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Elmer Ray Noble; Zoologist Helped Start Growth of UC Santa Barbara

March 14, 2001|From a Times Staff Writer

Elmer Ray Noble, a protozoologist who helped develop UC Santa Barbara and became the namesake of the school's biological sciences building, has died at the age of 92.

Noble died Thursday of pneumonia in Santa Barbara, university officials said.

Working on the Santa Barbara campus during the growth years from the school's founding in 1944 until his retirement in 1972, Noble taught zoology but was also a key administrator during the addition of graduate programs.

"Professor Noble played an important role in the growth of this campus, particularly in graduate education," said UC Santa Barbara Chancellor Henry T. Yang. "His contributions also included important and internationally recognized work in his field of zoology."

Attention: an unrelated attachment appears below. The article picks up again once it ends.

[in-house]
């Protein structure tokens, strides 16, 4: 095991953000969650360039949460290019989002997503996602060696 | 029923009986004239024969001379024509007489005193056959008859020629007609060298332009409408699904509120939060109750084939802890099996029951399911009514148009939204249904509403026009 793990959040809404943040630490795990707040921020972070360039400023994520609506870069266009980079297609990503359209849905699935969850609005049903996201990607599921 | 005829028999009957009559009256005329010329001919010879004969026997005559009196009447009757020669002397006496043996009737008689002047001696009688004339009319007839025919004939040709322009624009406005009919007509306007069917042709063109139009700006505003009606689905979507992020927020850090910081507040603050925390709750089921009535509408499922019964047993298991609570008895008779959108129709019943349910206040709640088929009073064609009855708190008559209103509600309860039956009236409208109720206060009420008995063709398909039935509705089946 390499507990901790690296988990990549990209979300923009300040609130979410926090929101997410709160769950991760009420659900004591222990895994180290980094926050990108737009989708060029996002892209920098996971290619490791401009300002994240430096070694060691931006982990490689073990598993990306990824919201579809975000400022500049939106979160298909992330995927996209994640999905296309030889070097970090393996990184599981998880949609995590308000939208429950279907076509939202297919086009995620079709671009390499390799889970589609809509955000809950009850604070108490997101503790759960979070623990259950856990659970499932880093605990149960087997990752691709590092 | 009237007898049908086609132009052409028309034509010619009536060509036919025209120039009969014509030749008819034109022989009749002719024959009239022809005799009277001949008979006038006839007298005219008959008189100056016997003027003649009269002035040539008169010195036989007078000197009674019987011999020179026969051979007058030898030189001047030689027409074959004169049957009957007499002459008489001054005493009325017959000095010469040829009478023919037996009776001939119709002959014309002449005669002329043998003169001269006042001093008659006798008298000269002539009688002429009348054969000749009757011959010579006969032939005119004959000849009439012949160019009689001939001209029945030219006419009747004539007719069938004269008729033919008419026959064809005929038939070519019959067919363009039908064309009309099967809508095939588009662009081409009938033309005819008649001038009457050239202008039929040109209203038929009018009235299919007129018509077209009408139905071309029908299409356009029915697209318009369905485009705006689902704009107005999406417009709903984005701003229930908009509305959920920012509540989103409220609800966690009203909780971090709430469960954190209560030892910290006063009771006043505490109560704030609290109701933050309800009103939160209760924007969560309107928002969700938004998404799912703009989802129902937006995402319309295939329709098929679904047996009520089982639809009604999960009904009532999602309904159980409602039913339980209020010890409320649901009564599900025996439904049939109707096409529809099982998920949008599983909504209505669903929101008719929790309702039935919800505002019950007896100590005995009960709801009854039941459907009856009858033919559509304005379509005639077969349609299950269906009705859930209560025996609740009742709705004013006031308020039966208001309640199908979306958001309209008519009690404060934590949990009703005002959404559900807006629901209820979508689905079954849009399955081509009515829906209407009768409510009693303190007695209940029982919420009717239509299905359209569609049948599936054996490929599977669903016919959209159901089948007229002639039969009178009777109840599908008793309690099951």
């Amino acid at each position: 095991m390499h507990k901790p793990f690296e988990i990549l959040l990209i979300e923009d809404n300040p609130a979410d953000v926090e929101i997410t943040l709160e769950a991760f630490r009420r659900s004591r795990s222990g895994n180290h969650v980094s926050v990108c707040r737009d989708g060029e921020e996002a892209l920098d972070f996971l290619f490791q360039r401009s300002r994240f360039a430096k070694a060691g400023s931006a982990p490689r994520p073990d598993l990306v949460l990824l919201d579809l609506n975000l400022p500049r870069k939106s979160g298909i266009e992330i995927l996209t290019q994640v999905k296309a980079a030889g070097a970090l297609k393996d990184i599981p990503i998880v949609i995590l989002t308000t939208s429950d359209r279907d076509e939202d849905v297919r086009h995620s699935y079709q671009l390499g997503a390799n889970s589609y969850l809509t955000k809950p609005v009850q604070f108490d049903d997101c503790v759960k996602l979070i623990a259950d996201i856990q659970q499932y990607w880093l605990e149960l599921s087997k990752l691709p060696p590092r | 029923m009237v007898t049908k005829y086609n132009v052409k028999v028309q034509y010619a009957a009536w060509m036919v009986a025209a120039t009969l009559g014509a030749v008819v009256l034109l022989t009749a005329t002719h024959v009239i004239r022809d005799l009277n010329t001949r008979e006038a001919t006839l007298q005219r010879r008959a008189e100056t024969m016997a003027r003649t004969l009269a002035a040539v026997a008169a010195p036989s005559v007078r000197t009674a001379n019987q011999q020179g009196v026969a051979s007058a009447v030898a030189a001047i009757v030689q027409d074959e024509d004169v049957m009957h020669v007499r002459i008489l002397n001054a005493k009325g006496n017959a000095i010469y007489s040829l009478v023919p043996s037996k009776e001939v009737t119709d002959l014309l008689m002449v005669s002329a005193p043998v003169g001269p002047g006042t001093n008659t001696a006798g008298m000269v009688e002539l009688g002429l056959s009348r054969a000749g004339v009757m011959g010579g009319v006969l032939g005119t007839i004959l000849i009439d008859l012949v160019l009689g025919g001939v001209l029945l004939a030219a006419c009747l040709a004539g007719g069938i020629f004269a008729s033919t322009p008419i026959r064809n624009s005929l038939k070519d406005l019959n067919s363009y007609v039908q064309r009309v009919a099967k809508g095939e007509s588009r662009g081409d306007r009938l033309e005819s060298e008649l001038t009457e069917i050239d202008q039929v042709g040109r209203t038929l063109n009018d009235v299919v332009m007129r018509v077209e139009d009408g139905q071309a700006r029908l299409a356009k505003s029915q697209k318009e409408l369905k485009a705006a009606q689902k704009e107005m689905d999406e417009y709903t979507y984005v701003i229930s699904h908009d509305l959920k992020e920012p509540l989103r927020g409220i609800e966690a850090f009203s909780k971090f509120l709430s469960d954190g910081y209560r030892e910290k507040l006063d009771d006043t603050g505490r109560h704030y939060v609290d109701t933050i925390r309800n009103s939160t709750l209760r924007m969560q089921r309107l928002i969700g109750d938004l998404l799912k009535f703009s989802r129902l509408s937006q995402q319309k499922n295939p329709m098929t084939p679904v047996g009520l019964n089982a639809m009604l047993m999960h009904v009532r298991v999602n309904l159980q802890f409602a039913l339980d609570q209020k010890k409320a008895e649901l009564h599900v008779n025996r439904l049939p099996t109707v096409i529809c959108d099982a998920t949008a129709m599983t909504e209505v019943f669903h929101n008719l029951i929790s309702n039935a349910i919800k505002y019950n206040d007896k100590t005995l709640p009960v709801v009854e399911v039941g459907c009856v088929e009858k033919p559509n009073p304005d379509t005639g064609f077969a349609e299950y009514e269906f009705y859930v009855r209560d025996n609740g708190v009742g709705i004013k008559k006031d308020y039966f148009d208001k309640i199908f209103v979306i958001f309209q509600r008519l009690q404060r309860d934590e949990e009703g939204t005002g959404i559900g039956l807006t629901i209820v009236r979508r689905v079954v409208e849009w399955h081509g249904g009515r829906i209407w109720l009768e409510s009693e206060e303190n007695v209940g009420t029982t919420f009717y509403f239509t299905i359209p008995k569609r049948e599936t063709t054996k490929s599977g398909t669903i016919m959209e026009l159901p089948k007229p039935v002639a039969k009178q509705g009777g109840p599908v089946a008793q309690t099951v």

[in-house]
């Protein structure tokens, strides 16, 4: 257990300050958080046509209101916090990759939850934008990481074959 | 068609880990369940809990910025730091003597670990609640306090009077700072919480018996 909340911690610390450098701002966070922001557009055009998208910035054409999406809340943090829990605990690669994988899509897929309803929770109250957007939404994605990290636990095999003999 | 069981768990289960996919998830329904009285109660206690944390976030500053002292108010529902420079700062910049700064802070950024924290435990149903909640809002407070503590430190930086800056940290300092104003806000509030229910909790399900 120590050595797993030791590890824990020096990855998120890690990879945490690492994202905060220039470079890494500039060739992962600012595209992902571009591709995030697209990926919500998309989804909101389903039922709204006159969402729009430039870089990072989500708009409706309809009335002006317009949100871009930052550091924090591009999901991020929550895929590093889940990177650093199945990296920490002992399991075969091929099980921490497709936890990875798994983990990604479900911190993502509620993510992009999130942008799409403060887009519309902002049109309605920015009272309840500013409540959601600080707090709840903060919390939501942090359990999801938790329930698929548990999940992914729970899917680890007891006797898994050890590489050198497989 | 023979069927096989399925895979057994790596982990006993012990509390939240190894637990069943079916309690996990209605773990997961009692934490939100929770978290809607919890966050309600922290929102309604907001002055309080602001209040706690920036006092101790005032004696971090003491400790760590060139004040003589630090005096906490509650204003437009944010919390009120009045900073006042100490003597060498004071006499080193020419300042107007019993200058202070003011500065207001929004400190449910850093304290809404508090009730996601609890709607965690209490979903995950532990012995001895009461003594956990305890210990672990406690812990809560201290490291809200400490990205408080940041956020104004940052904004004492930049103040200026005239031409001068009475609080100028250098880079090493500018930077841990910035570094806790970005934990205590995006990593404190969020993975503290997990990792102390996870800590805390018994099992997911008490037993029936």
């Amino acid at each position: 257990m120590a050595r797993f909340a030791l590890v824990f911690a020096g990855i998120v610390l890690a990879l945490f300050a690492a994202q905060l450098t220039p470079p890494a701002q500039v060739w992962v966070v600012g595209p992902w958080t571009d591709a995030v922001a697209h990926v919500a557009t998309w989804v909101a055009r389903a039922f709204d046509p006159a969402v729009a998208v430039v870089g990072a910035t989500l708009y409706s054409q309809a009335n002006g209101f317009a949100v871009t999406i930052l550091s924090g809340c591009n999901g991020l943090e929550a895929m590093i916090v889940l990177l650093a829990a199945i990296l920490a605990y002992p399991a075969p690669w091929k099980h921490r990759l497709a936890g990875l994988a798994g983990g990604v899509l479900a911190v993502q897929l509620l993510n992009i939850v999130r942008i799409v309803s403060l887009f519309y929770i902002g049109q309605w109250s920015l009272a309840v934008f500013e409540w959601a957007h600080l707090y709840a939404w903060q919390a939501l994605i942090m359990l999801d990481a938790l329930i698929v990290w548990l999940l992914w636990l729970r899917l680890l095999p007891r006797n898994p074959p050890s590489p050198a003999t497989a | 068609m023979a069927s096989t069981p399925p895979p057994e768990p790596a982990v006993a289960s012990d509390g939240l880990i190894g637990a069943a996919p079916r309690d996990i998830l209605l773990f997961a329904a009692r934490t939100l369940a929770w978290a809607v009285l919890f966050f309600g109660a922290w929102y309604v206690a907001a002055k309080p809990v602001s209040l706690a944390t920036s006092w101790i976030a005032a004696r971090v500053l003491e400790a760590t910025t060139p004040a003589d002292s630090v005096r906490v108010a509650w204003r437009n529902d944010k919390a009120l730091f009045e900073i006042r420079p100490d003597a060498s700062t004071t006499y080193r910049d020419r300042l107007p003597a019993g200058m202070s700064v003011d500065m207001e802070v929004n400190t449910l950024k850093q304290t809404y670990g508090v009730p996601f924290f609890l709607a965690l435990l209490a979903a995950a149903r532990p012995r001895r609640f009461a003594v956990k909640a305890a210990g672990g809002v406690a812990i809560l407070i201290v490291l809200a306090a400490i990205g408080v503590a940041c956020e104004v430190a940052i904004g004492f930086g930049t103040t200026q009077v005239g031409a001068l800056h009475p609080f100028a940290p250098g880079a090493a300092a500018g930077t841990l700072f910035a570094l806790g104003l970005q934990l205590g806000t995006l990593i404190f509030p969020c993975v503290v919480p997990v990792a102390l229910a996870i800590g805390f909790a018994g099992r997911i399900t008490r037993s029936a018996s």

The educator was the first chairman of the campus' department of biological sciences, from 1947 to 1951--prompting the naming of the building housing those studies Elmer Ray Noble Hall in 1978.

Noble served as dean of the division of letters and science from 1951 to 1958 and vice chancellor for graduate affairs from 1959 to 1961. He was also acting provost, the chief campus officer, from 1956 to 1959.

Also a dedicated researcher, Noble focused on parasitic protozoa and particularly the study of parasites in deep-sea fish.

Born in Seoul, Korea, to American missionary parents, he discovered "a great culture shock," according to his daughter Carolyn Cogan, when he came to the United States to attend UC Berkeley, where the change was so marked, she said, that although he went on to earn bachelor's, master's and doctoral degrees, he was on academic probation his freshman year.

In addition to Cogan, Noble is survived by his identical twin, Glenn; son, David; daughters Elaine Schott and Ellen McKaskle; seven grandchildren; and seven great-grandchildren.

A memorial gathering is planned for 4 p.m. March 24 at McVeagh House on the grounds of the Santa Barbara Museum of Natural History.

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